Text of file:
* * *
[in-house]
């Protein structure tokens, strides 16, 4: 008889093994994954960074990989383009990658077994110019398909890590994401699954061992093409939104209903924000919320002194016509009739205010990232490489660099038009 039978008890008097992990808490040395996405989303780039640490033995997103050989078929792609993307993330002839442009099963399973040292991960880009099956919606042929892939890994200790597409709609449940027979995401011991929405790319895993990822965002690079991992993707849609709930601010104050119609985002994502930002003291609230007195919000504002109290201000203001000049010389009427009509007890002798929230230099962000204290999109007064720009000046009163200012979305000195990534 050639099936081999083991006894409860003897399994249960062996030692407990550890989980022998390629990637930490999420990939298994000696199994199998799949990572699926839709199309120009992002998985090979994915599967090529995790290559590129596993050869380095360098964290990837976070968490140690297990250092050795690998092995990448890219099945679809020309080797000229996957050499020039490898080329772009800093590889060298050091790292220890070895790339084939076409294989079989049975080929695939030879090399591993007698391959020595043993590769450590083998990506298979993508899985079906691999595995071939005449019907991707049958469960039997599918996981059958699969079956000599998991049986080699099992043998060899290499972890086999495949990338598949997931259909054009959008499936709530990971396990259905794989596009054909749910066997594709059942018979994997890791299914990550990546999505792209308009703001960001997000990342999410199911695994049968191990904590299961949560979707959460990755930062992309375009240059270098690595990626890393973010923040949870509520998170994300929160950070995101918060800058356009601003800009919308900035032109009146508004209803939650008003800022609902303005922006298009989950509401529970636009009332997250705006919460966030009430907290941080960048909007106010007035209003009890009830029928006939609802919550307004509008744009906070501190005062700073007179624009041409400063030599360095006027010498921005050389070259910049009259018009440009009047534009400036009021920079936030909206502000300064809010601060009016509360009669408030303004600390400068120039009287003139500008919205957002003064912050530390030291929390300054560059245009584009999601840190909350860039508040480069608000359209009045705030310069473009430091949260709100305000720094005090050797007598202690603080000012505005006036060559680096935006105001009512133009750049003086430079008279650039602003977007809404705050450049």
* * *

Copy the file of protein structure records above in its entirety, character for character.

[in-house]
């Protein structure tokens, strides 16, 4: 008889093994994954960074990989383009990658077994110019398909890590994401699954061992093409939104209903924000919320002194016509009739205010990232490489660099038009 039978008890008097992990808490040395996405989303780039640490033995997103050989078929792609993307993330002839442009099963399973040292991960880009099956919606042929892939890994200790597409709609449940027979995401011991929405790319895993990822965002690079991992993707849609709930601010104050119609985002994502930002003291609230007195919000504002109290201000203001000049010389009427009509007890002798929230230099962000204290999109007064720009000046009163200012979305000195990534 050639099936081999083991006894409860003897399994249960062996030692407990550890989980022998390629990637930490999420990939298994000696199994199998799949990572699926839709199309120009992002998985090979994915599967090529995790290559590129596993050869380095360098964290990837976070968490140690297990250092050795690998092995990448890219099945679809020309080797000229996957050499020039490898080329772009800093590889060298050091790292220890070895790339084939076409294989079989049975080929695939030879090399591993007698391959020595043993590769450590083998990506298979993508899985079906691999595995071939005449019907991707049958469960039997599918996981059958699969079956000599998991049986080699099992043998060899290499972890086999495949990338598949997931259909054009959008499936709530990971396990259905794989596009054909749910066997594709059942018979994997890791299914990550990546999505792209308009703001960001997000990342999410199911695994049968191990904590299961949560979707959460990755930062992309375009240059270098690595990626890393973010923040949870509520998170994300929160950070995101918060800058356009601003800009919308900035032109009146508004209803939650008003800022609902303005922006298009989950509401529970636009009332997250705006919460966030009430907290941080960048909007106010007035209003009890009830029928006939609802919550307004509008744009906070501190005062700073007179624009041409400063030599360095006027010498921005050389070259910049009259018009440009009047534009400036009021920079936030909206502000300064809010601060009016509360009669408030303004600390400068120039009287003139500008919205957002003064912050530390030291929390300054560059245009584009999601840190909350860039508040480069608000359209009045705030310069473009430091949260709100305000720094005090050797007598202690603080000012505005006036060559680096935006105001009512133009750049003086430079008279650039602003977007809404705050450049």